The building owner hoping to revamp and reopen the Yates Theater in Berkeley has signed an agreement with a local neighborhood organization to strengthen its case for a liquor license and move the project forward.
The seven-page “good neighbor agreement” between building owner Ari Stutz and Berkeley Regis United Neighbors was signed on Monday.
The agreement was signed just days before Stutz is scheduled to appear at a liquor licenses hearing before the Department of Excise and Licenses on Thursday. With a signed pact in hand, Stutz and his business partners have a stronger case for the license, as it shows an effort to bring locals to the table.
Developers have a plan to turn the Yates Theater into an upscale venue used for concerts, comedy shows and community events. The space can hold roughly 600 to 700 people and was originally built in 1926.
Residents voiced concerns about the new venue that the agreement is supposed to address. Some of the primary concerns from skeptical neighbors included worries about parking, traffic and noise.
Stutz credited some of the improved relationship to BRUN’s new leadership under President Niki Schwab and help from district Councilman Rafael Espinoza. Stutz said they looked at other neighborhood agreements around the city as they prepared to sign their own.
He said he wants the venue to “contribute” to the area, though he noted there were “sacrifices” owners made to make sure the facility was a right fit.
“I think that the (pact) we agreed to is one of the most restrictive agreements in the whole city, would be my guess,” Stutz said. “Our desire is not to make an unpleasant area to be. Our desire is to fit in and run a reasonable business that the neighborhood enjoys and wants to come to.”
Schwab said since neighbors starting voicing concerns and participating in community meetings with developers, the relationship between the two has turned positive.
“They heard a lot of the community’s concerns about security and noise and that kind of thing,” Schwab said on Tuesday. “That’s really where we tried to focus our changes to the GNA.”
The pact has four conditions on the yet-to-be approved liquor license, which address several concerns:
- Places an 11 p.m. curfew on live music events held Sunday through Wednesday; 12 a.m. on Thursdays; and 1:30 a.m. on Fridays and Sundays.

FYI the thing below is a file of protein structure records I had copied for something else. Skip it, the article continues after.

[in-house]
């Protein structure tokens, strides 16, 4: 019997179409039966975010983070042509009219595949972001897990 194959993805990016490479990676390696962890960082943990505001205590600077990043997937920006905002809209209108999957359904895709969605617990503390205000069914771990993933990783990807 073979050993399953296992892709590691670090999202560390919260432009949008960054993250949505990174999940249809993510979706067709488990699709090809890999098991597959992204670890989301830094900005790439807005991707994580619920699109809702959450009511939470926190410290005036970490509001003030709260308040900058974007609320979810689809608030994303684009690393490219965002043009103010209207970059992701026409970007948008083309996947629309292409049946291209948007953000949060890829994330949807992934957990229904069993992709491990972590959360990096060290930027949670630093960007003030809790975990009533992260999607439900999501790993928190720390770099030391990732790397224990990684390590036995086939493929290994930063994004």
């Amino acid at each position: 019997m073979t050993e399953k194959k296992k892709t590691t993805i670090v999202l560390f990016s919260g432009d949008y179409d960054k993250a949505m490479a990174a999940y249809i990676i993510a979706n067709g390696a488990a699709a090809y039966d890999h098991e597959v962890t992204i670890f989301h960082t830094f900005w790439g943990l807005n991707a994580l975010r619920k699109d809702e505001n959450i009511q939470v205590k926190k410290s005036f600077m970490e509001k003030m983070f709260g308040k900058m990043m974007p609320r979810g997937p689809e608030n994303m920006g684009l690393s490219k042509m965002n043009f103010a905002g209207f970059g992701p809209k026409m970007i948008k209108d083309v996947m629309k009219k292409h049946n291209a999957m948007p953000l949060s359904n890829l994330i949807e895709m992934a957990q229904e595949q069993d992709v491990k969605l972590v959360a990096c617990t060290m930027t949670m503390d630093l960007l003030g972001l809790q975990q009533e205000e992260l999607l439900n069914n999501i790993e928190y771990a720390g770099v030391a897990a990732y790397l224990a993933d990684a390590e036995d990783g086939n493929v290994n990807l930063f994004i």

- Requires private security hired for musical performances, with security being in place an hour before a show begins and an hour after it ends.
- Calls for designated outdoor smoking area.
- Requires all doors, windows and curtains to be kept closed during musical performances.
“We are proud of the results,” Schwab said. “It’s never going to be a perfect agreement but this is easily one of the most comprehensive agreements in the city.”
The GNA also places several other regulations the community wanted to include, like placing some environmentally-friendly requirements for the venue. Among the other commitments in the agreement:
- Hosting at least two community fundraisers benefiting neighborhood schools
- Placing security where 44th intersects with Yates and with Xavier to ensure things stay orderly during musical events
- Coordinate with ride-sharing companies to create a designated pick-up and drop off area
- Perform trash cleanup sweeps within a 1-block radius of the venue
- Use environmentally-friendly practices, including using biodegradable cups and utensils, composting foods, using energy efficient appliances, water-free urinals and banning the use of plastic straws.
Stutz said the theater sits in a unique spot, with places like Lakeside Amusement Park and Historic Elitch Garden Theater nearby.
“This is a whole area that’s built around this,” Stutz said, referring to entertainment. He added that he knows there might be a few people who aren’t happy with the outcome.
“I don’t expect to make everyone happy but I expect to run a good business,” he said.
Thursday’s hearing takes place at 6 p.m. on the second floor in the Webb Municipal Building at 201 West Colfax Ave.